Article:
Problems faced by kids in school with ADHD like not doing well/ underachieving, getting into trouble or repeating a grade or even dropping out of school; later continue to show as adults as they change jobs constantly or perform poorly. They are unsatisfied with their jobs and have fewer successes at work and don’t find motivation to work easily. ADHD affects more than performance in a classroom or a cubicle at work. Their impulsivity and disorganization could lead to monetary problems.

For many people with ADHD, the symptoms related to inattentiveness often become more prominent in adulthood, while the hyperactivity symptoms become ones that are felt much more internally than observed outwardly.

While experts don’t agree on a particular age that you can first diagnose ADHD, they do agree that people don’t just suddenly develop it as an adult. That is why when a doctor sees you they will ask about your behavior and any symptoms that you may have had as a child. People who have ADHD may have had trouble getting along with others when they were kids or had a hard time in school.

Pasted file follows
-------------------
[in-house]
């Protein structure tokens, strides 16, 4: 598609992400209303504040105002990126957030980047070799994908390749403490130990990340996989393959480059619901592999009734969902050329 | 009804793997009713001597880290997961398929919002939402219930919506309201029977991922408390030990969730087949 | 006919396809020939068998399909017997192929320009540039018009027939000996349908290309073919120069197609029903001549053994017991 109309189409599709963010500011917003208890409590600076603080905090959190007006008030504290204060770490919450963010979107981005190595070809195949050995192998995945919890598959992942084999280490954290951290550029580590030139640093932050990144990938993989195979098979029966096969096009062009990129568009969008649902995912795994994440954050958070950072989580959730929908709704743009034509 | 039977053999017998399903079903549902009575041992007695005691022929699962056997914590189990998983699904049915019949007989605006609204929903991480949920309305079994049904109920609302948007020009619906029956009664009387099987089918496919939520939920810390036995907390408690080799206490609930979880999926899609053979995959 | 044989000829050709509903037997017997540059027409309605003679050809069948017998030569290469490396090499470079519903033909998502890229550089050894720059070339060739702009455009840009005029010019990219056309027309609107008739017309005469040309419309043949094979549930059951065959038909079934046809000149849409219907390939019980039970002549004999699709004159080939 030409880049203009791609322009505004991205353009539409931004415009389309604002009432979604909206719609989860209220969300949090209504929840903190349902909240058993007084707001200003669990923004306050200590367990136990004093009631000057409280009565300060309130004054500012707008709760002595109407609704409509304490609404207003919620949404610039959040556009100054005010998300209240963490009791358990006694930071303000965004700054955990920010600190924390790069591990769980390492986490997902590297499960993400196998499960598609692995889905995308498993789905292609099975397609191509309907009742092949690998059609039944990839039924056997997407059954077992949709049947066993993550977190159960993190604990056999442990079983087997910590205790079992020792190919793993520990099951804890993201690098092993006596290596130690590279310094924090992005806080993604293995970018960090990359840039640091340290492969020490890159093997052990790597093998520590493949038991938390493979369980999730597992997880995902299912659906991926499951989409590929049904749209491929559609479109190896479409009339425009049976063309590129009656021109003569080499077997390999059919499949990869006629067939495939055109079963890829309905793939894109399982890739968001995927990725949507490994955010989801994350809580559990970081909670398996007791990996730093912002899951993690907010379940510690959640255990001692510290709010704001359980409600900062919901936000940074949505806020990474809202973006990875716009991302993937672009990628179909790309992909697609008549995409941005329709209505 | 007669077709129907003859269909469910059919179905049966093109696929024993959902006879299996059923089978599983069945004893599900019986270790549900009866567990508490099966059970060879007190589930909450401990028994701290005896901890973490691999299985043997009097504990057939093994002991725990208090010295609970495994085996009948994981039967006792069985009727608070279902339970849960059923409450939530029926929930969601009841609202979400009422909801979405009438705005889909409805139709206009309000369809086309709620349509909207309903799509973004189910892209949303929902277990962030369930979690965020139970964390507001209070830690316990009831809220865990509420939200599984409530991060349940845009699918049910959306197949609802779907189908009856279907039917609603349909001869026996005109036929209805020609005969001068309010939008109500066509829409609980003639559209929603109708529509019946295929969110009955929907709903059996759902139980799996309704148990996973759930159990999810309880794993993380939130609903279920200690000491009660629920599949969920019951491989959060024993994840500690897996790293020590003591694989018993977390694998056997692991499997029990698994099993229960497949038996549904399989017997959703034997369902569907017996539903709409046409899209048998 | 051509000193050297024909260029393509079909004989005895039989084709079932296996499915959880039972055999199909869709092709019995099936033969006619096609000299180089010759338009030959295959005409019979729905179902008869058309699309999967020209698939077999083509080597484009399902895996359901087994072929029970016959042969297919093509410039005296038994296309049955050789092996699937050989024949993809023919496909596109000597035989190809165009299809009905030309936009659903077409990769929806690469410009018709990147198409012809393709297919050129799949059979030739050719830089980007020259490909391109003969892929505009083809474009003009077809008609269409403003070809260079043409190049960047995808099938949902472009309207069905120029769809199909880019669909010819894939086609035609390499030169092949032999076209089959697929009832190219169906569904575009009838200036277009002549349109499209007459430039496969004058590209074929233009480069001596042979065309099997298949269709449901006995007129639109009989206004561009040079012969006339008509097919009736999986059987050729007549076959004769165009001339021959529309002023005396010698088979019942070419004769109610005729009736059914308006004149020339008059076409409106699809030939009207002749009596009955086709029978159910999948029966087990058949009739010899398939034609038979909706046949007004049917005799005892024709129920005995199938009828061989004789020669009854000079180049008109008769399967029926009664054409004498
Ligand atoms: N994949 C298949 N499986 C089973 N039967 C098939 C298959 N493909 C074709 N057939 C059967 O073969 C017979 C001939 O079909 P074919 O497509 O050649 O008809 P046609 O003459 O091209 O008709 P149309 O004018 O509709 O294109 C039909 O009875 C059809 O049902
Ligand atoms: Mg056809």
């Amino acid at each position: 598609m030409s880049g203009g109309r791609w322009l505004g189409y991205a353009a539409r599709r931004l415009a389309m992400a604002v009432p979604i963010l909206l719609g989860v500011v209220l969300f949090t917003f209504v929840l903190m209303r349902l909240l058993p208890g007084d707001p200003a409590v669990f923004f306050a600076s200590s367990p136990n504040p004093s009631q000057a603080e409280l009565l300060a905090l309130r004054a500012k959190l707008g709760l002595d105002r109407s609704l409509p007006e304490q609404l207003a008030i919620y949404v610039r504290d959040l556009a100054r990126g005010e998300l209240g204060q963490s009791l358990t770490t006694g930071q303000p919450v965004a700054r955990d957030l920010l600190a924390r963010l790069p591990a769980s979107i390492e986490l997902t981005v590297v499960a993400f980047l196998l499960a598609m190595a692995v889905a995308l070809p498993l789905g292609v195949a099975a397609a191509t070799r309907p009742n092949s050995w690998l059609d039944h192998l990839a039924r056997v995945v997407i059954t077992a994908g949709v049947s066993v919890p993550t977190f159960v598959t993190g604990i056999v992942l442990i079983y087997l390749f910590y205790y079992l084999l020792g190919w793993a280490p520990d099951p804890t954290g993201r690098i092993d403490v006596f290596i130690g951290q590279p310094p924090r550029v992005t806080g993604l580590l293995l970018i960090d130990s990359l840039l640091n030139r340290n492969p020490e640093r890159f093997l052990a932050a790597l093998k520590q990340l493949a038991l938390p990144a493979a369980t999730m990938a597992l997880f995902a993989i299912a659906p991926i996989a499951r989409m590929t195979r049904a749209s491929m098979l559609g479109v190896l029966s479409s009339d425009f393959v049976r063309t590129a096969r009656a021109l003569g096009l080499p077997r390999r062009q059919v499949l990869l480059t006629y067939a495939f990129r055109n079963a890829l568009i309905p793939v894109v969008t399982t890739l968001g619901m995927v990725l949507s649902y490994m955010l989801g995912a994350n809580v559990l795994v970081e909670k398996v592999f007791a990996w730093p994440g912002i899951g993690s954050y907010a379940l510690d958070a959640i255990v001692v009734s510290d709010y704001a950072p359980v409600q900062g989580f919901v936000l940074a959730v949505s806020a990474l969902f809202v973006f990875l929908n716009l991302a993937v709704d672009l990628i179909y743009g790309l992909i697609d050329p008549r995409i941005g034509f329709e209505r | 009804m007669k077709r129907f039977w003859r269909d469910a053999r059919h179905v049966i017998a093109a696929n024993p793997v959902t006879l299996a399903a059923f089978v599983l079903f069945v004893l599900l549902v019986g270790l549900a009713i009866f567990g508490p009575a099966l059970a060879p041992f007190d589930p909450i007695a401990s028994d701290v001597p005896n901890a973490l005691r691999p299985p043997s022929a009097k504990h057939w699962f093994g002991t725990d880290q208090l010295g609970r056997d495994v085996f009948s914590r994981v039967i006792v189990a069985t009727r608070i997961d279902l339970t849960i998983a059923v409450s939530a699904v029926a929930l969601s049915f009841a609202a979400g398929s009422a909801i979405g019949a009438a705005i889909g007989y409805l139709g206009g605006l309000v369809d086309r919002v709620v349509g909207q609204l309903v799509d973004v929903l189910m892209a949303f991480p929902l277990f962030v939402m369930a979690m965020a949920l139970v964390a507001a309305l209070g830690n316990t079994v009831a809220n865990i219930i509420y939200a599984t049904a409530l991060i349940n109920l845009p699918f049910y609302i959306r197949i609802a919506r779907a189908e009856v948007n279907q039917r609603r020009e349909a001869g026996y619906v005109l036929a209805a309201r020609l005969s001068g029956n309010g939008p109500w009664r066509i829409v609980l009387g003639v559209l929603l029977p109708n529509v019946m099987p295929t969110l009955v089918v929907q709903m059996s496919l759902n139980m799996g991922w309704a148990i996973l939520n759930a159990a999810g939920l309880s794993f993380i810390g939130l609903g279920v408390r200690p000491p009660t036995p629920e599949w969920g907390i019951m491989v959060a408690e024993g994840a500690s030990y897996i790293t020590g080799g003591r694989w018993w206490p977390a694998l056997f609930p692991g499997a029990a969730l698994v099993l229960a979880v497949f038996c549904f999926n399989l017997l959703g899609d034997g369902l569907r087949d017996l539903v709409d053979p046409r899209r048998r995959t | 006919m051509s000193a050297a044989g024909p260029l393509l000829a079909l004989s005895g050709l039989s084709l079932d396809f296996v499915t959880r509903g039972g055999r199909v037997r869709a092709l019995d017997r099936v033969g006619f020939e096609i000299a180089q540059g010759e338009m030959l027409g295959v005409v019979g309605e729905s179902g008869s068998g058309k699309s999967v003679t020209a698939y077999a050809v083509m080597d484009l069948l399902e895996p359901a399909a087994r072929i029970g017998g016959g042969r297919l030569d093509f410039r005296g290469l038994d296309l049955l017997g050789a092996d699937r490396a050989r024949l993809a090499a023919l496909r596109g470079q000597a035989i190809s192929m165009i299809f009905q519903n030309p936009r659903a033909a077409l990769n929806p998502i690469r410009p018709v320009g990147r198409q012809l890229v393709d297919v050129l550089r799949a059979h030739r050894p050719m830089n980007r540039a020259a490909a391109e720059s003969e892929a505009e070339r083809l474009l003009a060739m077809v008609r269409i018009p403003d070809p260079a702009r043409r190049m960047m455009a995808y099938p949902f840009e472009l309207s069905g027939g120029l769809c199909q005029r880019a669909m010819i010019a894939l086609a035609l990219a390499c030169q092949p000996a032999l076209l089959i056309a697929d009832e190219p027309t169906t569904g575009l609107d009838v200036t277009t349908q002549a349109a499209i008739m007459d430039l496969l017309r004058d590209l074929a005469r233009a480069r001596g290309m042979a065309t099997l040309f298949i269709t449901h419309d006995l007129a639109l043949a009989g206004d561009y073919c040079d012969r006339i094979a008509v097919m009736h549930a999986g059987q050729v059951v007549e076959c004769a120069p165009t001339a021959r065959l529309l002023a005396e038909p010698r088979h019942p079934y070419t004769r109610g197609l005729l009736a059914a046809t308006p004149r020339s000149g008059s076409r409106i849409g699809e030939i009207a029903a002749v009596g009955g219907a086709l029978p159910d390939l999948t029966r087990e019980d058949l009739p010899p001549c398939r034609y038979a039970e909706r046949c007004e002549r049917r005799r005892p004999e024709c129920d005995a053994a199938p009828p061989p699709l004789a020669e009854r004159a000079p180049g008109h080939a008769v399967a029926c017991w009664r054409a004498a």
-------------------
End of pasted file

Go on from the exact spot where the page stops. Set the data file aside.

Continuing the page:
Children with untreated ADHD may face problems at home and at school. Because ADHD can make it hard for children to pay attention in class, a student with untreated ADHD may not learn everything they’re taught. They may fall behind or get poor grades.

Children with ADHD struggle to control their emotions. Instances like when they may not know how to share their toys, take turns, play well with others, or react the right way in certain situations. Without treatment and guidance, they might continue to have trouble making or keeping friends. This can be hard for them to deal with, because many children with untreated ADHD also have low self-esteem or depression. Younger children with ADHD are more impulsive and may end up hurting themselves.

In their teenage years, if not treated or intervened yet, teens who do poorly in school cannot catch up might have lower grades. As the workload increases, they won’t be able to keep up. Teens with ADHD may struggle with forming relationships and might not do well in the dating world. They may not have many friends, and they’re also likely to have problems getting along with their parents.